National Heritage List inscription date 7 October 2005
It will be difficult to describe my feelings at the sight of this solitary harbour situated at the extremities of the globe, so perfectly enclosed that one feels separated from the rest of the universe. Everything is influenced by the wilderness of the rugged landscape. With each step, one encounters the beauties of unspoilt nature.
Bruni d'Entrecasteaux 1792
D'Entrecasteaux’ scientific and exploratory expedition to the north-east peninsula of Recherche Bay in the 1790s saw the cataloguing of numerous plants, astronomical observations and geomagnetic tests, and the documenting of early European interactions with Aboriginal communities that remain important today.
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The French explorers
During the late 18th century when there was widespread speculation in Europe about Terra Australis Incognita (the unknown southern land), Britain and France were competing to chart and explore the new world. French explorer La Perouse following Captain Cook’s 1770 voyage notes, arrived in Botany Bay just days after the First Fleet in 1788, then sailed north with his two ships, disappearing without a trace.
Three years later an expedition led by Bruni d'Entrecasteaux left France under orders from Louis XVI to try to find missing French explorer La Perouse and also to complete charts of the southern land. The expedition set sail in two 350 tonne frigates, the Recherche and the Esperance.
The landing in Van Diemen’s Land in April 1792, was the result of an accident. Following a violent storm, the French vessels mistook what was later named Recherche Bay for Adventure Bay, a safe harbour observed by Tasman, as a place to recuperate. They stopped there for more than four weeks, then undertook an extended but unsuccessful search for La Perouse to the northeast of Australia, and returned to Recherche Bay for another three weeks in 1793.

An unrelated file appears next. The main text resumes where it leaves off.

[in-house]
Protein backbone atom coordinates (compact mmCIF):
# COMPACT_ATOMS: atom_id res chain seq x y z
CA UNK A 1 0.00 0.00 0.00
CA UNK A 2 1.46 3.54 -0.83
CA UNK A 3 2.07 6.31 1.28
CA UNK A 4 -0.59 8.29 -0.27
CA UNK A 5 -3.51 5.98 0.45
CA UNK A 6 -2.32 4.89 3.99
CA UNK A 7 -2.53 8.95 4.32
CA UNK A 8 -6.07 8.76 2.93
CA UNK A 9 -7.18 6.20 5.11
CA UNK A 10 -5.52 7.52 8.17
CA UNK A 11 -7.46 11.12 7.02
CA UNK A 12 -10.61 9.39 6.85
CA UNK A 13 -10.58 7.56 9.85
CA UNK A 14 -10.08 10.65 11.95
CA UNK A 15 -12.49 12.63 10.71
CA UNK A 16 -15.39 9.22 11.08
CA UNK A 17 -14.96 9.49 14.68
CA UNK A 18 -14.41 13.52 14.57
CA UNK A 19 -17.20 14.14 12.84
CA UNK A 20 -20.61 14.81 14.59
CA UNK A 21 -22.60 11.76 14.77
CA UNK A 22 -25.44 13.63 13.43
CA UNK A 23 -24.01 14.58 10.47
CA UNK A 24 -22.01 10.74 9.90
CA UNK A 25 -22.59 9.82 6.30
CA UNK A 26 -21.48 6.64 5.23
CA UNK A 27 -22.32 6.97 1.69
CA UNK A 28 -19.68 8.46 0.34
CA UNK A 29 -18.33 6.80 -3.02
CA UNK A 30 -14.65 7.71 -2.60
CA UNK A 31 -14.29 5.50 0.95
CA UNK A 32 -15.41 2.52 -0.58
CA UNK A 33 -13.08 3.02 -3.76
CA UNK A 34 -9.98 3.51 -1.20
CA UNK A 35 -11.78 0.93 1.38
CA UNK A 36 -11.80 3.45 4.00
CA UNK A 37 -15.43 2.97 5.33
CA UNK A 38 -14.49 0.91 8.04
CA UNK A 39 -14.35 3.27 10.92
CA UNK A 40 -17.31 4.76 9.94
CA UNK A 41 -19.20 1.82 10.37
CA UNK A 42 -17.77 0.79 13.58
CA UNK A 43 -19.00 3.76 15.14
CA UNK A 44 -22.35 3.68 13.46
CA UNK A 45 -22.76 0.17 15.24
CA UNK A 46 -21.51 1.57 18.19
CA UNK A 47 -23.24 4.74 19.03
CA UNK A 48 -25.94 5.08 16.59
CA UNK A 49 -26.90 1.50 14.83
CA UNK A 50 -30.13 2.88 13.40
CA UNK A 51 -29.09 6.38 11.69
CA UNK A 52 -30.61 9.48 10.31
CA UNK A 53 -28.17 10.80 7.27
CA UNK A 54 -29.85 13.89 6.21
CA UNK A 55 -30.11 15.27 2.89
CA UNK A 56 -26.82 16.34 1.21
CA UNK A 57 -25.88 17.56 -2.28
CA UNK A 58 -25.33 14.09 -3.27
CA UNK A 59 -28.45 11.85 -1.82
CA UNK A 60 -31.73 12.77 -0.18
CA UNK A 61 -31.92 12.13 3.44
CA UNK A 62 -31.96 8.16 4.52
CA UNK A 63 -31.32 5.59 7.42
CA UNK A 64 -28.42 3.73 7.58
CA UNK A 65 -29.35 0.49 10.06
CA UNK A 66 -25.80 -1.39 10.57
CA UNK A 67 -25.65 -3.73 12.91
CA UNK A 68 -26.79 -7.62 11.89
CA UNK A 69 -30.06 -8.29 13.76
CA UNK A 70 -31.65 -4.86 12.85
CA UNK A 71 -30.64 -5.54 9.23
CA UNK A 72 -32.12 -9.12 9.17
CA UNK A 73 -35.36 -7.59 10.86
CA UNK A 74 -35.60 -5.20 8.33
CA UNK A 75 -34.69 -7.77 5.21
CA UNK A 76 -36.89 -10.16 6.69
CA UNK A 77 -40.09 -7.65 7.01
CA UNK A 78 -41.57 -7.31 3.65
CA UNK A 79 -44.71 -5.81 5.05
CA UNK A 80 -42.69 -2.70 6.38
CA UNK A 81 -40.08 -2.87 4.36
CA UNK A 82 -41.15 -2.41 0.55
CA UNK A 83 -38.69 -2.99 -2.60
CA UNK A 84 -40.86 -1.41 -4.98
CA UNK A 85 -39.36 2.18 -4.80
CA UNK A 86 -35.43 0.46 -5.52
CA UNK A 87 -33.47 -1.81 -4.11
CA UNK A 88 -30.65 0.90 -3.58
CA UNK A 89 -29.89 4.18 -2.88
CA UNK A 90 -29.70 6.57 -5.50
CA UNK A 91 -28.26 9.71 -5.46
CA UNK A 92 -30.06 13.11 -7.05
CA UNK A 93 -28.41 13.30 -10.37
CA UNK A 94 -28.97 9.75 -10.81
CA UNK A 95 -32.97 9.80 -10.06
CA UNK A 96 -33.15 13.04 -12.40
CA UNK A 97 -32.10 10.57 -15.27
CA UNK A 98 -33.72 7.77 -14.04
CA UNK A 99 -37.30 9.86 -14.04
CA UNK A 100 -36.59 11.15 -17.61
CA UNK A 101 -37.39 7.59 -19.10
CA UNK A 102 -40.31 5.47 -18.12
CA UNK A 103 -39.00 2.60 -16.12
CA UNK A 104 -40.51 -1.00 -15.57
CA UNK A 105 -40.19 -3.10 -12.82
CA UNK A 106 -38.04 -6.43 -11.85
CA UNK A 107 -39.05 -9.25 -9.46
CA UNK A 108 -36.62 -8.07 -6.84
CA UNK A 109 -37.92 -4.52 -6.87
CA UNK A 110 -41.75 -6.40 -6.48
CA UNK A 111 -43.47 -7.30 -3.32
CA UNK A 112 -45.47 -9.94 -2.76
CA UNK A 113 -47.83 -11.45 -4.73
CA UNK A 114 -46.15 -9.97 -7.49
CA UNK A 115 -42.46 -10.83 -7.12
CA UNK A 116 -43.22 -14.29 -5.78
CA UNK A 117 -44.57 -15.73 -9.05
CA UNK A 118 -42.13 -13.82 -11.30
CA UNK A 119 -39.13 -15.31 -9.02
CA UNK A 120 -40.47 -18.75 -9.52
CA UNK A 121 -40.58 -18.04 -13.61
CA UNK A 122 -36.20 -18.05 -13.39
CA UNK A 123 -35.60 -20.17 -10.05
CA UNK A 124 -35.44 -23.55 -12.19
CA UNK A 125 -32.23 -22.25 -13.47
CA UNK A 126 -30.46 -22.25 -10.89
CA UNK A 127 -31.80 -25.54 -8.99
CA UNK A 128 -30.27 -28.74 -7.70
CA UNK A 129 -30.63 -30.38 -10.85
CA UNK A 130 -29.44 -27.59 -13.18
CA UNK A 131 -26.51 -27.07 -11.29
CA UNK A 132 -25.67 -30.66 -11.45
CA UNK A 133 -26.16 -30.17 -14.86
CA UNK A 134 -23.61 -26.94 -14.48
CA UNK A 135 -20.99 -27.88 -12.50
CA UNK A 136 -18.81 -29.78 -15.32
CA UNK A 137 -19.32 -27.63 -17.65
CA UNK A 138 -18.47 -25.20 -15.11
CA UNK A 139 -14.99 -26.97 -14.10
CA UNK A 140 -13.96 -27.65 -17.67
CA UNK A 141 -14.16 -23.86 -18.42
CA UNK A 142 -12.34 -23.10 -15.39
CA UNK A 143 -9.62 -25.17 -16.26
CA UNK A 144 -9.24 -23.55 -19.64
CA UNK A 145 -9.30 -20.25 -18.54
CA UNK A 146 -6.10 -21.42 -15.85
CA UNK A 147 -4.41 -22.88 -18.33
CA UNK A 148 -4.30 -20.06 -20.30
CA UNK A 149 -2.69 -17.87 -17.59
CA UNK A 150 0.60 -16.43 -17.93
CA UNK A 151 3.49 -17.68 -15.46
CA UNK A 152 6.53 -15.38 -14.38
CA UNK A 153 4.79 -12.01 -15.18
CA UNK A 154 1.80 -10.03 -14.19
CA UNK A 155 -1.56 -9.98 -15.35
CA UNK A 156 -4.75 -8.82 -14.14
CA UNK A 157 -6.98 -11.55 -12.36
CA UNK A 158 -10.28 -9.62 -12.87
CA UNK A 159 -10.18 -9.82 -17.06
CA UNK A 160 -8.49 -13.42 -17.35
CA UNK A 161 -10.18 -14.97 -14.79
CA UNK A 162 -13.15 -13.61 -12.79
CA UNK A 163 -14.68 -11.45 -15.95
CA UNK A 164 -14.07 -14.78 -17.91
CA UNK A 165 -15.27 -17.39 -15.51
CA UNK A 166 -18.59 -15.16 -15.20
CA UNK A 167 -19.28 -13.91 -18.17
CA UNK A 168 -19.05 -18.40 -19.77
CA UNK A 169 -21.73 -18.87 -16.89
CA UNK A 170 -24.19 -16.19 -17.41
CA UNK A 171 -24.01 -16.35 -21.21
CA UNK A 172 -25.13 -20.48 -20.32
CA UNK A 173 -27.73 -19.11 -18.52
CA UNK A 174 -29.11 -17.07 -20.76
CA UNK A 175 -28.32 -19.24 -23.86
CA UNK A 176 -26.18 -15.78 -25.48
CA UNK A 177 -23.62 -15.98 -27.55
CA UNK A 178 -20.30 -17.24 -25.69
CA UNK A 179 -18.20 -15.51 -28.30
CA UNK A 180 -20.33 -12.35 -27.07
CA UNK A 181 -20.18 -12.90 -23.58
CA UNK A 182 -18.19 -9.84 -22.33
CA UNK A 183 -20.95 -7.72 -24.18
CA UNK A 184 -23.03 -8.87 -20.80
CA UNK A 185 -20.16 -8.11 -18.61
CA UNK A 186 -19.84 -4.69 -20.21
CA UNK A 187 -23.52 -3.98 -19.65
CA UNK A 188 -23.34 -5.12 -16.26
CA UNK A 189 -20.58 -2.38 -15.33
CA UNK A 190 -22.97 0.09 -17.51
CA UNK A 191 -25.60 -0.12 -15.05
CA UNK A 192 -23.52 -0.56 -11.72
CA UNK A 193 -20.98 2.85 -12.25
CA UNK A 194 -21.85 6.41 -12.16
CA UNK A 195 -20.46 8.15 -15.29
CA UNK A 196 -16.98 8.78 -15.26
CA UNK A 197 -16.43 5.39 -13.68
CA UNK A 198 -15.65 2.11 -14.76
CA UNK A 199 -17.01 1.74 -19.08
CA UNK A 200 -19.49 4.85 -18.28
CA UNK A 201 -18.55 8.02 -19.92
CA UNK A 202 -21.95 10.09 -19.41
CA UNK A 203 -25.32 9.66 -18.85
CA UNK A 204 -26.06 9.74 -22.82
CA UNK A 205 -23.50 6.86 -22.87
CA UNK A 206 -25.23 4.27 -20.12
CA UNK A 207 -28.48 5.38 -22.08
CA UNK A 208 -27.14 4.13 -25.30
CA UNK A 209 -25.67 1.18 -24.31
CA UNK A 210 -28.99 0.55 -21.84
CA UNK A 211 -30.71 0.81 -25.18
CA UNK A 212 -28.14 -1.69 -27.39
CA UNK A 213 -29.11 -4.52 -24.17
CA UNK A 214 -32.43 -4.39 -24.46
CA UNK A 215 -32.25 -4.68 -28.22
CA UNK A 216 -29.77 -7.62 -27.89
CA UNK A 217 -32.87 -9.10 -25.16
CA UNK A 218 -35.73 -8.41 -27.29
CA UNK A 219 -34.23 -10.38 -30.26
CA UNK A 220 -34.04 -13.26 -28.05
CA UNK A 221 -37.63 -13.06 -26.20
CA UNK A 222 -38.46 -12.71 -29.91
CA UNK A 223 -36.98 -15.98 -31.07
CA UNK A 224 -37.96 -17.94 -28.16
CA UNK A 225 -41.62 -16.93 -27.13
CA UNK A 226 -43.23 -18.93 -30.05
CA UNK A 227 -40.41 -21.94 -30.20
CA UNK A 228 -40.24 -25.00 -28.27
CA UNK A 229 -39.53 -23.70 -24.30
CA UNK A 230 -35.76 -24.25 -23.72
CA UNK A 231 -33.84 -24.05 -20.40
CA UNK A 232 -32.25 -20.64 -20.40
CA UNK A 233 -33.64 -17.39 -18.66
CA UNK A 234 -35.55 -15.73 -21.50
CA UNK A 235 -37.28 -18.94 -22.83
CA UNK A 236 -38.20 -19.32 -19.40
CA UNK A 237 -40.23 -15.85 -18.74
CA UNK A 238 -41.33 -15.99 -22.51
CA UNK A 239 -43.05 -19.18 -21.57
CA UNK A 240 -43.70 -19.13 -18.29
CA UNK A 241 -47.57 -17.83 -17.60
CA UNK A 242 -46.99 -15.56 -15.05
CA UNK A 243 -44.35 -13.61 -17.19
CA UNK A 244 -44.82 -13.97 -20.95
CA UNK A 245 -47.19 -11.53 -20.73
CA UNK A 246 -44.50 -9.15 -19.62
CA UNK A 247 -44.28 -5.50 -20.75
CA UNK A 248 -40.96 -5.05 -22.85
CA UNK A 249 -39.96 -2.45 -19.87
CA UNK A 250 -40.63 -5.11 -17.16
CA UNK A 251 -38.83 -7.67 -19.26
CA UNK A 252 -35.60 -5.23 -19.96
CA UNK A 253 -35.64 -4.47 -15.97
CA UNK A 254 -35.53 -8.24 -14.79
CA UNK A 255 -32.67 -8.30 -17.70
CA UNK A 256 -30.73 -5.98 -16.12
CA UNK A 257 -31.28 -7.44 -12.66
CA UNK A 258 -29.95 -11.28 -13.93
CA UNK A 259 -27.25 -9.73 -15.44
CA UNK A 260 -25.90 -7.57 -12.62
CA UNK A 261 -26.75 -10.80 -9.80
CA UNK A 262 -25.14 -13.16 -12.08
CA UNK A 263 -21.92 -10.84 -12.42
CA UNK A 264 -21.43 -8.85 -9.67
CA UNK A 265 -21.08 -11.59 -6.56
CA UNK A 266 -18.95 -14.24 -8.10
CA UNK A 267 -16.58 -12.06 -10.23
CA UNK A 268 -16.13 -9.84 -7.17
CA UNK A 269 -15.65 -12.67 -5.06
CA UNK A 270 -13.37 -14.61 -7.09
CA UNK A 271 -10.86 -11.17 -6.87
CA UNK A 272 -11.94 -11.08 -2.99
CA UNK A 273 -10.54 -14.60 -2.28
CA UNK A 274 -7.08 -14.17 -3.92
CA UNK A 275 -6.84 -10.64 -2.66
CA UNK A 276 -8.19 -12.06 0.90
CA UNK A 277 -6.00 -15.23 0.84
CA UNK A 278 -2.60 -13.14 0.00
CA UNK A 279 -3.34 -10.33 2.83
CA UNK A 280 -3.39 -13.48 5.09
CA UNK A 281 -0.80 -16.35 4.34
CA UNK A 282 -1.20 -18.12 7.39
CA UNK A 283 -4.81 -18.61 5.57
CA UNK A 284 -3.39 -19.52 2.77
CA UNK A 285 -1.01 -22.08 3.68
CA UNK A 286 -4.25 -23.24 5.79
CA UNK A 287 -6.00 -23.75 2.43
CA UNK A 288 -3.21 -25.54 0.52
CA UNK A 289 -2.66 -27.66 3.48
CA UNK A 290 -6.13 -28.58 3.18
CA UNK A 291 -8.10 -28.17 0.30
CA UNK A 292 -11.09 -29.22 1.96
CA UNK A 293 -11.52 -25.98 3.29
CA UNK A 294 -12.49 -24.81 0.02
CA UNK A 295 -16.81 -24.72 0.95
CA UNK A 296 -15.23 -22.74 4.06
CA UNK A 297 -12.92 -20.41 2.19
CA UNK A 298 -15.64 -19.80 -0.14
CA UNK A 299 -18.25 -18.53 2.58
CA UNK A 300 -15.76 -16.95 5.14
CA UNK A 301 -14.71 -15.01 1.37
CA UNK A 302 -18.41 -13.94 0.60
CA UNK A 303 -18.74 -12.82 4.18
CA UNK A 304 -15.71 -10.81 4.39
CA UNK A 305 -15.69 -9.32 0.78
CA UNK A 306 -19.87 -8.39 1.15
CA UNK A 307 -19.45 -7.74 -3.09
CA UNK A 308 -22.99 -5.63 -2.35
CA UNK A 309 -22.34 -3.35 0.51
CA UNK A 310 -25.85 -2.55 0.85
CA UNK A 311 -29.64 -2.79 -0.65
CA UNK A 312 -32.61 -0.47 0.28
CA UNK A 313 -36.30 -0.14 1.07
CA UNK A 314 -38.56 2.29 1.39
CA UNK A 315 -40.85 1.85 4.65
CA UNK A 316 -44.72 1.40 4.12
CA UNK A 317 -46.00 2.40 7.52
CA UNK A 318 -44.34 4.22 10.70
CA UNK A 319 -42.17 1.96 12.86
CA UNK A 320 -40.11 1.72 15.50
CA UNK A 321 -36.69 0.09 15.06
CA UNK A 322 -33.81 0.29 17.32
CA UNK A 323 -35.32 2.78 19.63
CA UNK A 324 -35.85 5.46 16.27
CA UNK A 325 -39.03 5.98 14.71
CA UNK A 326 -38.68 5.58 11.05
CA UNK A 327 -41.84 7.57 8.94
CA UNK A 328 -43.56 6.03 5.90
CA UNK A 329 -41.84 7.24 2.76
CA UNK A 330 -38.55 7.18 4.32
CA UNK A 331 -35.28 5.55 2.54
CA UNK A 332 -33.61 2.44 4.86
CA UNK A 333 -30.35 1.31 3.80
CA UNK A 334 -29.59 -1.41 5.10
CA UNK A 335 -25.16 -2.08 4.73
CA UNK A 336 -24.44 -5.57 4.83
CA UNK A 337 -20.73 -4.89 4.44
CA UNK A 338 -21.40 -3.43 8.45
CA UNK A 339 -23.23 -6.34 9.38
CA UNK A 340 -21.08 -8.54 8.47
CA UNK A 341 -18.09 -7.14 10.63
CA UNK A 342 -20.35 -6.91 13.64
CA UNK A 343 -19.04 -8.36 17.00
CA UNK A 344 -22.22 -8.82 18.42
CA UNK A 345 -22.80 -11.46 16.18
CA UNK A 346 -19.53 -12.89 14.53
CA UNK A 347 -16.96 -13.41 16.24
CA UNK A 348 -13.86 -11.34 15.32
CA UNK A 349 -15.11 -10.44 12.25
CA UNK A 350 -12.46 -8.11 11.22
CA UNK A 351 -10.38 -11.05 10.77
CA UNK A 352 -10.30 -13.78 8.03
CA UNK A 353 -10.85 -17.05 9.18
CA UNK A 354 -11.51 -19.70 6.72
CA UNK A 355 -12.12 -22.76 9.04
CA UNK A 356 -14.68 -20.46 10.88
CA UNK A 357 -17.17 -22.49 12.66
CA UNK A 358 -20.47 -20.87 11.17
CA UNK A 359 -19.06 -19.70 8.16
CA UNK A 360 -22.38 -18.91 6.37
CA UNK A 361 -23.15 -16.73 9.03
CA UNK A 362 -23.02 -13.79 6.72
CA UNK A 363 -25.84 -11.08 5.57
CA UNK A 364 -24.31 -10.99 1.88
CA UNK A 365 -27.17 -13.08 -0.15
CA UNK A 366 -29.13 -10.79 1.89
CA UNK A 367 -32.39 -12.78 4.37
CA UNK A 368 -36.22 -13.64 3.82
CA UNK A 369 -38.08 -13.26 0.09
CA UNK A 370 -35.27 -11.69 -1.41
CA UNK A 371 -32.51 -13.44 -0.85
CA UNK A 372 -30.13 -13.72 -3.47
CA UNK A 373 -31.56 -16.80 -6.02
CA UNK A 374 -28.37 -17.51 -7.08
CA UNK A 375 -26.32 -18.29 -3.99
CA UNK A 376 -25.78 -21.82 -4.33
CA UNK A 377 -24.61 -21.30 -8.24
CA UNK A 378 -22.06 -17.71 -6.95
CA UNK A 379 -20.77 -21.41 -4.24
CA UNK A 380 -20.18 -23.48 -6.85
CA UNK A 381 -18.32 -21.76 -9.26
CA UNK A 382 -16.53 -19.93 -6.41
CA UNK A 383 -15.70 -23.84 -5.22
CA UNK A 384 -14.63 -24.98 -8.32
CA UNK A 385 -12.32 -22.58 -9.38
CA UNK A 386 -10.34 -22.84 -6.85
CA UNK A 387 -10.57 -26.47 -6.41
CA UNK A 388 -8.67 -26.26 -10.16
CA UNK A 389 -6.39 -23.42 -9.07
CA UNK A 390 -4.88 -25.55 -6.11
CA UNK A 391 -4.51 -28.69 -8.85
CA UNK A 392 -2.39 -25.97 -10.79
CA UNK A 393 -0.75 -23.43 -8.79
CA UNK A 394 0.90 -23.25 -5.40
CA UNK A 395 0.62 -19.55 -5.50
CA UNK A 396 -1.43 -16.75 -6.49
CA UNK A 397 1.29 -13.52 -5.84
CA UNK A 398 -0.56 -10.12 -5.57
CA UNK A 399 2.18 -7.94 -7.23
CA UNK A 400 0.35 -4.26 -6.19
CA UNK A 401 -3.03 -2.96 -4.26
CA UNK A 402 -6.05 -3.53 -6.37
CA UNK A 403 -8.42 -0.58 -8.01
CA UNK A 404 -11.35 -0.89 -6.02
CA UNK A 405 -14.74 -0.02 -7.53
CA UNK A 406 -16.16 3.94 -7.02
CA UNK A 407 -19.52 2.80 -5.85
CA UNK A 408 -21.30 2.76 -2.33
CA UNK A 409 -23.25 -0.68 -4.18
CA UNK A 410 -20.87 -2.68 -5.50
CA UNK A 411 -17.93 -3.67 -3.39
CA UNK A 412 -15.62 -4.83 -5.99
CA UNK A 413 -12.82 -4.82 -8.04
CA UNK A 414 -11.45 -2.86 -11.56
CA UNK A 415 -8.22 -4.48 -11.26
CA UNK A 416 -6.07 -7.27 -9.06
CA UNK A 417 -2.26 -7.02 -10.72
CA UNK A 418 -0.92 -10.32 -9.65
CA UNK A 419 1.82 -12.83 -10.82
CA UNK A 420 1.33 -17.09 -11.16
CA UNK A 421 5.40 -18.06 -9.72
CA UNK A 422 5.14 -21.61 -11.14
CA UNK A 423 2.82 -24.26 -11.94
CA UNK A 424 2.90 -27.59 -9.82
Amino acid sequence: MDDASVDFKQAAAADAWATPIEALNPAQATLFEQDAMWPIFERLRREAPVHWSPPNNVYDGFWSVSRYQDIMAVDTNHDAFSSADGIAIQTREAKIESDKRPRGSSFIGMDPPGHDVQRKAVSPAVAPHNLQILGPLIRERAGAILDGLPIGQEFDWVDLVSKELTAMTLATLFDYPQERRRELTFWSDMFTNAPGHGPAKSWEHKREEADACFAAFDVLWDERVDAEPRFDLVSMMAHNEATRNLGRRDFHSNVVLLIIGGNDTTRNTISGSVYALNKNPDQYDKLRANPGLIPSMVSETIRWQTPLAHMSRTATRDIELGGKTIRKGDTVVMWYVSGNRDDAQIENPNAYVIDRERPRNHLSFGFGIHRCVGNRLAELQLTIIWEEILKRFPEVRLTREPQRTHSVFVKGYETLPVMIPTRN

During both visits, Recherche Bay saw much activity by the 221 passengers and crew. The explorers set up a camp, made a garden and scientific observatory and while they replenished their supplies, they also dedicated as much time as possible to scientific research.
Scientific observations of the southern land
Not only did they prepare a garden to establish European plants, but the expedition’s botanists catalogued almost 5,000 specimens including the blue gum (Eucalyptus globulus), which later became Tasmania's floral emblem.
Jacques Julien Houtou de Labillardiere’s botanical collection from Recherche Bay, is included in the first publication of general flora of Australia— Novae Hollandiae Plantarum Specimen (1804-06).
Elisabeth Paul Edouard Rossel set up an observatory at Bennett's Point and conducted the first scientific experiment in Australia, observing that geo-magnetism varied with latitude. This discovery was to revolutionise compass use and make navigation much safer, especially in and around Terra Australis Incognita. This was of great significance to navigational science and the event was commemorated by the unveiling of a plaque on the site by the CSIRO in 1992.
The ‘French Garden’ was planted with the intention of providing food for other maritime adventurers, but also as a ‘gift’ from the French for the benefit of the Indigenous people.
The relatively extensive, well-documented (both pictorially and written), encounters on the north east peninsula of Recherche Bay between the expedition members and the Indigenous people provided a very early opportunity for meetings and mutual observation. The recordings, from the French perspective, of these encounters, are important observations of the lives of the Tasmanian Aboriginal people. These observations contribute significantly to knowledge of the diversity of traditional Aboriginal cultures.
Today, Recherche Bay can still only be reached by boat. It is possible to land on the beach, but there are no walking trails through the area and it is best experienced from the water.
Consultation with Indigenous people about the Recherche Bay (North East Peninsula) Area national heritage listed place
Indigenous people are the primary source of information on the value of their heritage and should be consulted on a proposed action likely to significantly impact on the listed Indigenous heritage values of the place and/or on a protected matter that has Indigenous heritage values (like listed threatened species).
Prior to undertaking any action, proponents should contact the appropriate Aboriginal Traditional Owners and custodians of the land on which the action will occur that has listed values that may be significantly impacted, as well as the Aboriginal Traditional Owners and custodians of adjoining lands that may be significantly impacted by the action.
A letter from the appropriate representative bodies declaring that they have been adequately consulted on the action informs the Department that a best practice approach has been undertaken. Further information on Aboriginal representative bodies is available from Native Title Corporations or via local Aboriginal Land Councils. Guidance about best practice Indigenous engagement can be found at Engage early – guidance for proponents on best practice Indigenous engagement for environmental assessments under the Environment Protection and Biodiversity Conservation Act 1999 (EPBC Act).